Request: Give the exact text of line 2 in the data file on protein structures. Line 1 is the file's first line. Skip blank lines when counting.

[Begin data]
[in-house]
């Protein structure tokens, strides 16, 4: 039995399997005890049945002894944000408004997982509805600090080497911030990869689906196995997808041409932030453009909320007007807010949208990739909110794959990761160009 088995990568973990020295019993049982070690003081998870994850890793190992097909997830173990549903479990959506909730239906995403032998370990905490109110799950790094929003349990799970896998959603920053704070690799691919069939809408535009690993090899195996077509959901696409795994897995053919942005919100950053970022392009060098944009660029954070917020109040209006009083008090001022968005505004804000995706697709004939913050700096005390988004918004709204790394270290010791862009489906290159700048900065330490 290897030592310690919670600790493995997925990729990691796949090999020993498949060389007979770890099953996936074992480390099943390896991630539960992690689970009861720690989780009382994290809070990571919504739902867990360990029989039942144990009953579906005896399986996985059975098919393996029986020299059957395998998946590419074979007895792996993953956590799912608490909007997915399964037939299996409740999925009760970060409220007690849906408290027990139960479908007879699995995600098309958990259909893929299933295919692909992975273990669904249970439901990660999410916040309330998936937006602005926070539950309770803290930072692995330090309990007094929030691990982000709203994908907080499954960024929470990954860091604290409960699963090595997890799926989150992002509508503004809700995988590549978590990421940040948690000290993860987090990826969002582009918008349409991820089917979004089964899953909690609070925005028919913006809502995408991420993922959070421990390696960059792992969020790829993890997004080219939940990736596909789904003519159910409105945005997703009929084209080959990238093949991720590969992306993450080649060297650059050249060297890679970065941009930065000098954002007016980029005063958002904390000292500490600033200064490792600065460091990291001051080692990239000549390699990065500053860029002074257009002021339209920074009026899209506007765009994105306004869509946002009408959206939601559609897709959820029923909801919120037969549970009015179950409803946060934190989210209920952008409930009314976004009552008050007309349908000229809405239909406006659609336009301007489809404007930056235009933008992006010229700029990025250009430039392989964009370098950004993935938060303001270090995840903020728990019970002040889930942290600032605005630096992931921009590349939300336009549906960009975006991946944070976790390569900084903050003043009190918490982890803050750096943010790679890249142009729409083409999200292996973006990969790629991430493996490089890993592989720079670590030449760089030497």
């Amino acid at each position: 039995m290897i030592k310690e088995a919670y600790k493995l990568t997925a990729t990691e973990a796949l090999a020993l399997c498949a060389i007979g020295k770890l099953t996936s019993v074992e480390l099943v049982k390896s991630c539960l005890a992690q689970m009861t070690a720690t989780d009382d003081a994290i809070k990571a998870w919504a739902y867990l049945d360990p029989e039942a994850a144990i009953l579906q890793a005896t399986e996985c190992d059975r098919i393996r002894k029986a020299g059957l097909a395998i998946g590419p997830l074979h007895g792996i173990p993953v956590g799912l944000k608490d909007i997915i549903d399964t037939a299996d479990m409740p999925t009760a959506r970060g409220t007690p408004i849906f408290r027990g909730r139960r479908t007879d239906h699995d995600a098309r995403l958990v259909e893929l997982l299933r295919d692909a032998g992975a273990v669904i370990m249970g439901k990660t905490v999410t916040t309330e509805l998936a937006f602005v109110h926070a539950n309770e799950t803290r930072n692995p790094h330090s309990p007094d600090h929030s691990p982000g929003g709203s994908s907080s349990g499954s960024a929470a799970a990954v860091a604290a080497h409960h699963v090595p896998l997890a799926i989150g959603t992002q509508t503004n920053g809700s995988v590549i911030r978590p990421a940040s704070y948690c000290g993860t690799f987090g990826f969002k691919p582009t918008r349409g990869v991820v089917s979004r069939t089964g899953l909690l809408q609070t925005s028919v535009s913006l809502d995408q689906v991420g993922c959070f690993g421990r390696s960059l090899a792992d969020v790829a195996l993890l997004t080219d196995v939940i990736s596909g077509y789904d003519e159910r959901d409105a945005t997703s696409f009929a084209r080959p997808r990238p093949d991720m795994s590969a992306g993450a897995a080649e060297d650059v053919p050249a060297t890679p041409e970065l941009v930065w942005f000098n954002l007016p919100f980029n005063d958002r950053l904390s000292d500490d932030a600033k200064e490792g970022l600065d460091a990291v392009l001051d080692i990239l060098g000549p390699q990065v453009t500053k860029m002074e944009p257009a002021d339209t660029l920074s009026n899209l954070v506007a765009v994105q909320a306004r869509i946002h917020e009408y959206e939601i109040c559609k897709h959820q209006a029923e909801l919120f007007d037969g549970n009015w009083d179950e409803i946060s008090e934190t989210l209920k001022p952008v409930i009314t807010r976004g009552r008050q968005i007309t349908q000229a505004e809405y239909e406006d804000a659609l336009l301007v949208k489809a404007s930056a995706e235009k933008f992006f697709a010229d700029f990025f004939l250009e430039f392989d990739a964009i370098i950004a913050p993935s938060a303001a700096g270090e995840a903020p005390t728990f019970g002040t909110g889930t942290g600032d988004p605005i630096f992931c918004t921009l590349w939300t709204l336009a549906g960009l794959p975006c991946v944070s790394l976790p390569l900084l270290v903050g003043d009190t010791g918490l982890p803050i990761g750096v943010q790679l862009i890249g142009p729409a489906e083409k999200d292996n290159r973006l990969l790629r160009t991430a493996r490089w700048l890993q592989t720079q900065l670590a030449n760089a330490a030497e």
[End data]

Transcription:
């Protein structure tokens, strides 16, 4: 039995399997005890049945002894944000408004997982509805600090080497911030990869689906196995997808041409932030453009909320007007807010949208990739909110794959990761160009 088995990568973990020295019993049982070690003081998870994850890793190992097909997830173990549903479990959506909730239906995403032998370990905490109110799950790094929003349990799970896998959603920053704070690799691919069939809408535009690993090899195996077509959901696409795994897995053919942005919100950053970022392009060098944009660029954070917020109040209006009083008090001022968005505004804000995706697709004939913050700096005390988004918004709204790394270290010791862009489906290159700048900065330490 290897030592310690919670600790493995997925990729990691796949090999020993498949060389007979770890099953996936074992480390099943390896991630539960992690689970009861720690989780009382994290809070990571919504739902867990360990029989039942144990009953579906005896399986996985059975098919393996029986020299059957395998998946590419074979007895792996993953956590799912608490909007997915399964037939299996409740999925009760970060409220007690849906408290027990139960479908007879699995995600098309958990259909893929299933295919692909992975273990669904249970439901990660999410916040309330998936937006602005926070539950309770803290930072692995330090309990007094929030691990982000709203994908907080499954960024929470990954860091604290409960699963090595997890799926989150992002509508503004809700995988590549978590990421940040948690000290993860987090990826969002582009918008349409991820089917979004089964899953909690609070925005028919913006809502995408991420993922959070421990390696960059792992969020790829993890997004080219939940990736596909789904003519159910409105945005997703009929084209080959990238093949991720590969992306993450080649060297650059050249060297890679970065941009930065000098954002007016980029005063958002904390000292500490600033200064490792600065460091990291001051080692990239000549390699990065500053860029002074257009002021339209920074009026899209506007765009994105306004869509946002009408959206939601559609897709959820029923909801919120037969549970009015179950409803946060934190989210209920952008409930009314976004009552008050007309349908000229809405239909406006659609336009301007489809404007930056235009933008992006010229700029990025250009430039392989964009370098950004993935938060303001270090995840903020728990019970002040889930942290600032605005630096992931921009590349939300336009549906960009975006991946944070976790390569900084903050003043009190918490982890803050750096943010790679890249142009729409083409999200292996973006990969790629991430493996490089890993592989720079670590030449760089030497």